Spray this mixture all over your dog’s fur, avoiding sensitive areas such as the eyes, nose, mouth, and genitals.  Reapply no more than 3 times per day.

Natural Tick Repellent for Humans

Mix one cup of water with 2 cups of distilled white vinegar in a spray bottle.  Add in about 20 drops of an essential oil to prevent you from wreaking of vinegar all day.  Eucalyptus oil and citrus oils are good options, because they also work to repel ticks.  Put the lid on the bottle and shake up your new tick repellent.  This can be sprayed on clothing, skin, and hair, and should be reapplied every 4 hours as long as you are outside in a wooded area.


Even though these sprays should keep ticks from catching a ride on you or your dog, be sure to check everyone for ticks when you return home just to be safe.


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Independence Day

For those of you who live in the United States, what did you do for the 4th of July?  We had such a wonderful day!  We left in the morning to drive one hour to Pere Marquette State Park for a hike and picnic lunch.  I haven’t been there in years, so it was really nice.  And we saw several fun things along the way, which you’ll see in the pics.

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I packed us a yummy lunch to replenish us after our hike.  We had stir-fried sweet potatoes, sliced strawberries, a banana, and a broccoli salad that consisted of shredded broccoli, shredded red cabbage, shredded carrots, raisins, dried cranberries, sunflower seeds, and a homemade dressing.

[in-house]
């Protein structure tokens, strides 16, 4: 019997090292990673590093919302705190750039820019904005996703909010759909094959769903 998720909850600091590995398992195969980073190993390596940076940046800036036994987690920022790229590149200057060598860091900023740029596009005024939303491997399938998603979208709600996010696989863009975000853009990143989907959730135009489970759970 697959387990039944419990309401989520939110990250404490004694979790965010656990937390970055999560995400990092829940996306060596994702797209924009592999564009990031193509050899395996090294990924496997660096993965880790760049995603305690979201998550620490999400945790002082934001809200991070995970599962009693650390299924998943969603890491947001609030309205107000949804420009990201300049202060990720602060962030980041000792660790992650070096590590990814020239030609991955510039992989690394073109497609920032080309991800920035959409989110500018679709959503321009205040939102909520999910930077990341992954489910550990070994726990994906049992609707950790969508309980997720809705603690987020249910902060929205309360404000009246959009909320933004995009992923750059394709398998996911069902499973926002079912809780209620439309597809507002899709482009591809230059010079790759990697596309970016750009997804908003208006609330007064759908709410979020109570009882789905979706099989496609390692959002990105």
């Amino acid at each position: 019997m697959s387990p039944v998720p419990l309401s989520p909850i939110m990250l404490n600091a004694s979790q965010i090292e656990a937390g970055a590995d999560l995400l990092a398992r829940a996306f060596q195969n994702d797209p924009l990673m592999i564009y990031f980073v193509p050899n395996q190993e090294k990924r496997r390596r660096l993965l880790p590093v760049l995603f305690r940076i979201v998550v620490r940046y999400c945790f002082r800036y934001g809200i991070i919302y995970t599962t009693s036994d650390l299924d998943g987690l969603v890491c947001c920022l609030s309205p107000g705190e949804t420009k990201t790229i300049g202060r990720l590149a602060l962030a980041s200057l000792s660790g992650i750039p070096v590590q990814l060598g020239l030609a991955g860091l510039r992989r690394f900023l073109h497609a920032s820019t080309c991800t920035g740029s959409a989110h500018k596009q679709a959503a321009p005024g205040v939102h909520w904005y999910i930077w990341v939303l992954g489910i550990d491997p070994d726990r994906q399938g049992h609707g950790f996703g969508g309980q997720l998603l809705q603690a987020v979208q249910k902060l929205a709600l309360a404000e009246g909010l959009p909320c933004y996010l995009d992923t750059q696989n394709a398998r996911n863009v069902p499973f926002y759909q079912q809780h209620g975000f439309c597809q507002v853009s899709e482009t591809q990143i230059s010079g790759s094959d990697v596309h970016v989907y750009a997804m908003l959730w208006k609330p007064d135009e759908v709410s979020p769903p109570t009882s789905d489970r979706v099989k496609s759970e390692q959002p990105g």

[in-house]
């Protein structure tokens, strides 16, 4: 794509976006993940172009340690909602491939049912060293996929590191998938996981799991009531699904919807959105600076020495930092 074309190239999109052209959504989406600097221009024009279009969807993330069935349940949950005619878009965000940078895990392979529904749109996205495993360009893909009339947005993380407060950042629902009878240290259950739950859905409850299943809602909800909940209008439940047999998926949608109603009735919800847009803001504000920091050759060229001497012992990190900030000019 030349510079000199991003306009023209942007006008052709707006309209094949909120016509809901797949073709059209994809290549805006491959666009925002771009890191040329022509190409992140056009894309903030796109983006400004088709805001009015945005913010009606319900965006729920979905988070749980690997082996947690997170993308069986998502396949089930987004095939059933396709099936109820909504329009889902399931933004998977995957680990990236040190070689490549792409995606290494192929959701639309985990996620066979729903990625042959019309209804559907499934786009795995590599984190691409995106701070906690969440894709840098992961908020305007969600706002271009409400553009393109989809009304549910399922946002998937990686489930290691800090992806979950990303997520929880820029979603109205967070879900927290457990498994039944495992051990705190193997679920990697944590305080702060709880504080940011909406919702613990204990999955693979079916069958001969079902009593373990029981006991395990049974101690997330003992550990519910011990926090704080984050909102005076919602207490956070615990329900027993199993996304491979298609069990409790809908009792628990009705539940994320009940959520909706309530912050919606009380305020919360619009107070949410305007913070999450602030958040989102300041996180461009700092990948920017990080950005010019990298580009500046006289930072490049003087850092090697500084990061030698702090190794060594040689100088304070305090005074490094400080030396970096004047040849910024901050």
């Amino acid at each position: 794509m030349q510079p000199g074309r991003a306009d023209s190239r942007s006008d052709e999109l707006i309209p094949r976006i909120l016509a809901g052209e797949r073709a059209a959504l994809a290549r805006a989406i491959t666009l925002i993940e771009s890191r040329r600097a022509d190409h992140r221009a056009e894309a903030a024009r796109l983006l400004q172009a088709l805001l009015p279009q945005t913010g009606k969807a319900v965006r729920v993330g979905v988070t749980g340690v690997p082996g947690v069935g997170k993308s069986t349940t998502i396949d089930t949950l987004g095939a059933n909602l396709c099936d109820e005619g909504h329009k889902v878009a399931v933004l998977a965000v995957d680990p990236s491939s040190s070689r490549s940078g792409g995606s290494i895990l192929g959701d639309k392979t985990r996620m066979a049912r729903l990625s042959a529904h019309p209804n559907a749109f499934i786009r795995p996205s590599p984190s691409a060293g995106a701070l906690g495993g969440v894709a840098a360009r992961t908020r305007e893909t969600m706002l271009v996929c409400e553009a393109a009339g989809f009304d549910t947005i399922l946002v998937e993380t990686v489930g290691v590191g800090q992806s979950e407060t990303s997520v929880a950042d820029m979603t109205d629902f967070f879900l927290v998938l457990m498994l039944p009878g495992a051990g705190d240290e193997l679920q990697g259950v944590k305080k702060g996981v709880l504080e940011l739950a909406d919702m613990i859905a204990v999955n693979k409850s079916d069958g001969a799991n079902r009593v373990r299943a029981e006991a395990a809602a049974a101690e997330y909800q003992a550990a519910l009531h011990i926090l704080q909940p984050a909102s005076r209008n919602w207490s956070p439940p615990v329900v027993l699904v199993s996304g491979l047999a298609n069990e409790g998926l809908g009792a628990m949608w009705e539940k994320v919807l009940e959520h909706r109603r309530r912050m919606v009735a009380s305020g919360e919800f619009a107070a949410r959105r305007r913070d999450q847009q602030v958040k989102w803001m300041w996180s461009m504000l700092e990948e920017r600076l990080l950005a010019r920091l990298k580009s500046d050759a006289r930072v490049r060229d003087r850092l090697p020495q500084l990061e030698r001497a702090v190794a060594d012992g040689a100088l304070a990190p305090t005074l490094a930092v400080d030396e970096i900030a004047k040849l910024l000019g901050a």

After our hike, Xanh and I napped the whole way home, leaving my poor husband to drive in silence for an hour.  Then, we rushed to pick ticks off Xanh (he had 6!!!), give him a bath, feed him dinner, and get ourselves showered and ready so we could go to a party with my in-laws.  A family friend owns a Vietnamese restaurant in the area, so oftentimes they will host holiday parties up at their restaurant so there’s plenty of seating and a big kitchen to prep all the food.  And the female owner was so sweet and made a couple of special vegetarian dishes just for us.  🙂  Another plus of that party is my husband won $10 playing blackjack with the kids!  Haha.  After that, we came home, watched fireworks, and fell fast asleep after our packed day.

By the way, before I bring this post to an end, I need to pause here to tell you about the strange thing we saw when we were leaving the restaurant party.  We almost hit a turtle in the road!  My husband immediately did a u-turn and went back to get the turtle out of the road.  As we approached the turtle, a man came running out of nowhere to pick it up and told us it was his pet turtle.  He explained that he had his turtle out with him for the 4th so he could “play in the grass” and didn’t realize he was capable of making it out to the road so fast.  We thought it was kind of weird…  Who takes a pet turtle outside to “play”?  What if something ate it or a car ran over it?!

So what did you do for the 4th?  Did you grill anything good?  Share your 4th of July food ideas in the comments section.